13. Make sure emails are mobile-friendly. It's no longer enough to make sure your emails are readable in multiple email clients. According to a recent email marketing report from Return Path, email opens on mobile devices increased by 34% from April 2011 through September 2011 as compared to the previous 6 month period. And of those mobile email viewers, 43% check their email 4 or more times per day, according to Markle. As mobile usage continues to increase, you need to make sure your emails can be easily read on such devices as smartphones and tablets, too. Take the necessary steps to optimize your emails for mobile devices. (Good news for HubSpot customers: The HubSpot software automatically mobile-optimizes your emails for you!)

    14. Leave out SPAM trigger words. Including SPAM trigger words in your email's subject line will not only make your email sound spammy to readers and discourage them from opening it, but it will also run you the risk of bypassing recipients' inboxes and landing straight in their SPAM boxes instead. To ensure you're not incorporating any of these SPAM trigger words, bookmark and consult this exhaustive list.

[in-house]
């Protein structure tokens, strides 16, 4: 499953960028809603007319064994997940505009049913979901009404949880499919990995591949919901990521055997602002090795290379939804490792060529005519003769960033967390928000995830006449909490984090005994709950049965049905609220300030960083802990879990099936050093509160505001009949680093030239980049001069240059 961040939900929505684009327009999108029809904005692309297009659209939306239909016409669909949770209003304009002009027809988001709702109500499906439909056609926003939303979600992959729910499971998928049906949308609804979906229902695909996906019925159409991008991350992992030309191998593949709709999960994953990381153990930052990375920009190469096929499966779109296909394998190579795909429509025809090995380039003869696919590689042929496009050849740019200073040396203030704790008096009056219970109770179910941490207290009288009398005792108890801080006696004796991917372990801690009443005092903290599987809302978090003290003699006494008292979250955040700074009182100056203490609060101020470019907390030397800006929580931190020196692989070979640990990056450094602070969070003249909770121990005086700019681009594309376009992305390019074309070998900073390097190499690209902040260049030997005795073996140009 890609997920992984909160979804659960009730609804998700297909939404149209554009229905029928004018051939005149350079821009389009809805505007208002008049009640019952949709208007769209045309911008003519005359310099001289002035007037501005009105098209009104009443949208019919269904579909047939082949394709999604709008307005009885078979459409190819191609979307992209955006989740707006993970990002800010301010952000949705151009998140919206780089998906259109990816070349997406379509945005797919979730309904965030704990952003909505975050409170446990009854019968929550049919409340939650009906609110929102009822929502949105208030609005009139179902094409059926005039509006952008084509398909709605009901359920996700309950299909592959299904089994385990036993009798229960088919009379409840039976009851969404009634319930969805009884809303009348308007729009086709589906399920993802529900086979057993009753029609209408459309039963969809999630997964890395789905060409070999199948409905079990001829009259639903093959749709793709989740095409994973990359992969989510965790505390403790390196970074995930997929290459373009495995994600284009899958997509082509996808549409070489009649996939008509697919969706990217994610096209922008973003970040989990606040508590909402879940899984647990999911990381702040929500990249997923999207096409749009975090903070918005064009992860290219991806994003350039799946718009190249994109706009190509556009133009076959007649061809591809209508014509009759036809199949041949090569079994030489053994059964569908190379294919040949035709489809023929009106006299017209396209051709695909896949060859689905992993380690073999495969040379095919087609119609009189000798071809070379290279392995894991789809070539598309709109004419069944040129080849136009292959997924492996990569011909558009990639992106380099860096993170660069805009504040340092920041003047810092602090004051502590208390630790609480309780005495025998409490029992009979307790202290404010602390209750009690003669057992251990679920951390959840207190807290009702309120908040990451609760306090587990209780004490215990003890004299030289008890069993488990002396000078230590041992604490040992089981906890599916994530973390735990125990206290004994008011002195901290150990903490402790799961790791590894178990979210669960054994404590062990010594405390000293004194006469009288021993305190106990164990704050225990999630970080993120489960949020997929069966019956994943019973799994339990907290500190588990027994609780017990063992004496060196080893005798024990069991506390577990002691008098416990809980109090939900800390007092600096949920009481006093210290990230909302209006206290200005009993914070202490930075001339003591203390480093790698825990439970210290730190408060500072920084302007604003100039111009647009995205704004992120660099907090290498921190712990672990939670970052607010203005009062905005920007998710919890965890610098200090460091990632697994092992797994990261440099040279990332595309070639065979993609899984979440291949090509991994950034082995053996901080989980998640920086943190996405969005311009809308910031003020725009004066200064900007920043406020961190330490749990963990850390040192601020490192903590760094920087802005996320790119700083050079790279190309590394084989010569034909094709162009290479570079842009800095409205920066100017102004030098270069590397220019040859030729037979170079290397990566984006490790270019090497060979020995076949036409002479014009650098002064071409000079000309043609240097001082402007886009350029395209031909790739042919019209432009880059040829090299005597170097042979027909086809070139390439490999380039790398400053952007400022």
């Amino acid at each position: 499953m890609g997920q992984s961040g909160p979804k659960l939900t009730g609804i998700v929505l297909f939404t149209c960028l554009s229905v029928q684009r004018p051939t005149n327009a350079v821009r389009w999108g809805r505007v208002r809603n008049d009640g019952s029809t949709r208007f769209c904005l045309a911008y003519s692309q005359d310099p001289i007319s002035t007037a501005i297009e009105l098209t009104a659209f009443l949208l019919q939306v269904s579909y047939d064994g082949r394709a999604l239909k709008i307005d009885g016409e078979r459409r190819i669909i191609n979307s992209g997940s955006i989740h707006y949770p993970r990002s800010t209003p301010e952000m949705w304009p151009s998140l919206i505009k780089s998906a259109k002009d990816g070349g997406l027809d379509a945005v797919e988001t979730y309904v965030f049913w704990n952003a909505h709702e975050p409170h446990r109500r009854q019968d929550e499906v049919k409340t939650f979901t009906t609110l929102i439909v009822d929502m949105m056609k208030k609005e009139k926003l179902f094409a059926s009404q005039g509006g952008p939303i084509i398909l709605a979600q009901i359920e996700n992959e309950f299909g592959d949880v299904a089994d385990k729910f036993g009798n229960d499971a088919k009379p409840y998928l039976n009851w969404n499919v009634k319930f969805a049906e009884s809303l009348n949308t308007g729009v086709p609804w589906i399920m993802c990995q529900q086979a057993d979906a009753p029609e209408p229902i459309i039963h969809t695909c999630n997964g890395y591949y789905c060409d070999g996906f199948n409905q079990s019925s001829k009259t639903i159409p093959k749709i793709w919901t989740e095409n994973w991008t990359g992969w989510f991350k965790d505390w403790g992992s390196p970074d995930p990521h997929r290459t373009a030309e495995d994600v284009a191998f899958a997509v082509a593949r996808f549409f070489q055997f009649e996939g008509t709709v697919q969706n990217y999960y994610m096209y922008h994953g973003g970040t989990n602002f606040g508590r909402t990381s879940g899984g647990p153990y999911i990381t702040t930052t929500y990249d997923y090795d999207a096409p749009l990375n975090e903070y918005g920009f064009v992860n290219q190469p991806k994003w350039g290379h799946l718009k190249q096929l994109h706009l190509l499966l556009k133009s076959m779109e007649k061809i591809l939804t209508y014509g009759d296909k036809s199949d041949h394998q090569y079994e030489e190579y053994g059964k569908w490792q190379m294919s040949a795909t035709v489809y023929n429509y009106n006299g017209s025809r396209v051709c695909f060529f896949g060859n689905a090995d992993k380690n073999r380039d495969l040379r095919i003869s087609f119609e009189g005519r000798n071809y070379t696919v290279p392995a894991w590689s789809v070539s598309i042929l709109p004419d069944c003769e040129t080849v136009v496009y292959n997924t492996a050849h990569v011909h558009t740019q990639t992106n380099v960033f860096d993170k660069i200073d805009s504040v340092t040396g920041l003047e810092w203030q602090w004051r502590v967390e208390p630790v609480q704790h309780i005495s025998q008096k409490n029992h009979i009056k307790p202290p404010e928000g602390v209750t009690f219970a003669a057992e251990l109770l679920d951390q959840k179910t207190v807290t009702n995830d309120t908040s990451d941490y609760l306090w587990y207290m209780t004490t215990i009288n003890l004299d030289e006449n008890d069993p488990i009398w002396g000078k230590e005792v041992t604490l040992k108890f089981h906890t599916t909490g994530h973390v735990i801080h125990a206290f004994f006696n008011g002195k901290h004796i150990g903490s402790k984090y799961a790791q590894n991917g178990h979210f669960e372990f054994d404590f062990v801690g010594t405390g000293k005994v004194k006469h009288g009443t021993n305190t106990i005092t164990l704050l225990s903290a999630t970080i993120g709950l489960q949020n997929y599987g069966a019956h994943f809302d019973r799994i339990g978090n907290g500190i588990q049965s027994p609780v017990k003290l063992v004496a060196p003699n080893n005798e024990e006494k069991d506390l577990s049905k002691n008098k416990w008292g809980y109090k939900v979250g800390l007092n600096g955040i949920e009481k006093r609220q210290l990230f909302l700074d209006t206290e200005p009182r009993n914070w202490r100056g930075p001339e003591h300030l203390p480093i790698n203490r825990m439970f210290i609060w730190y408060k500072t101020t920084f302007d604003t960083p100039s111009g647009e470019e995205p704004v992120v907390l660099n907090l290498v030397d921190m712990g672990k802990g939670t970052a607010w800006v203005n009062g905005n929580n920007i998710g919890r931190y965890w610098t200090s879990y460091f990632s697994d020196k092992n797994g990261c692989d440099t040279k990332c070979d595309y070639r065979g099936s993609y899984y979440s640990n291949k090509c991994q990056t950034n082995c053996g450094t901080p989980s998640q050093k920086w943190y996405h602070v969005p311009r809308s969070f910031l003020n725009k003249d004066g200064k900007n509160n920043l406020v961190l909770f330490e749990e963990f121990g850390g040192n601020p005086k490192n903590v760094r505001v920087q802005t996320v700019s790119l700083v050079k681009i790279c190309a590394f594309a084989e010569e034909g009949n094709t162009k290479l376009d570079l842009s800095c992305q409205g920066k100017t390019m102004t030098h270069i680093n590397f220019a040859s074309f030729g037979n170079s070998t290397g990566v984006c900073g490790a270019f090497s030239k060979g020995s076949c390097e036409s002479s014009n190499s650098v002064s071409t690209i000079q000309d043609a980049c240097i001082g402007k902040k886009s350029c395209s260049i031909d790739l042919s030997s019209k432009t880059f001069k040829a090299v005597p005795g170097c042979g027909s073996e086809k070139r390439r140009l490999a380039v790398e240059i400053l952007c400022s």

15. Proof/test all email content before you click "send." Face it: we're only human. And humans make mistakes. Hey, even The New York Times recently dealt with the ill-effects of some careless email marketing after sending an email that was meant for just a few hundred recipients to 8.6 million people. Don't let such a faux pas happen to you. Ask a colleague to proof every email you are about to send for grammar, spelling, formatting, and broken links. And always double check that the segment of the list you're about to email is actually the right segment, lest you pull a New York Times.

    What other important email marketing etiquette principles do you stick to?

    Image Credit: buddawiggi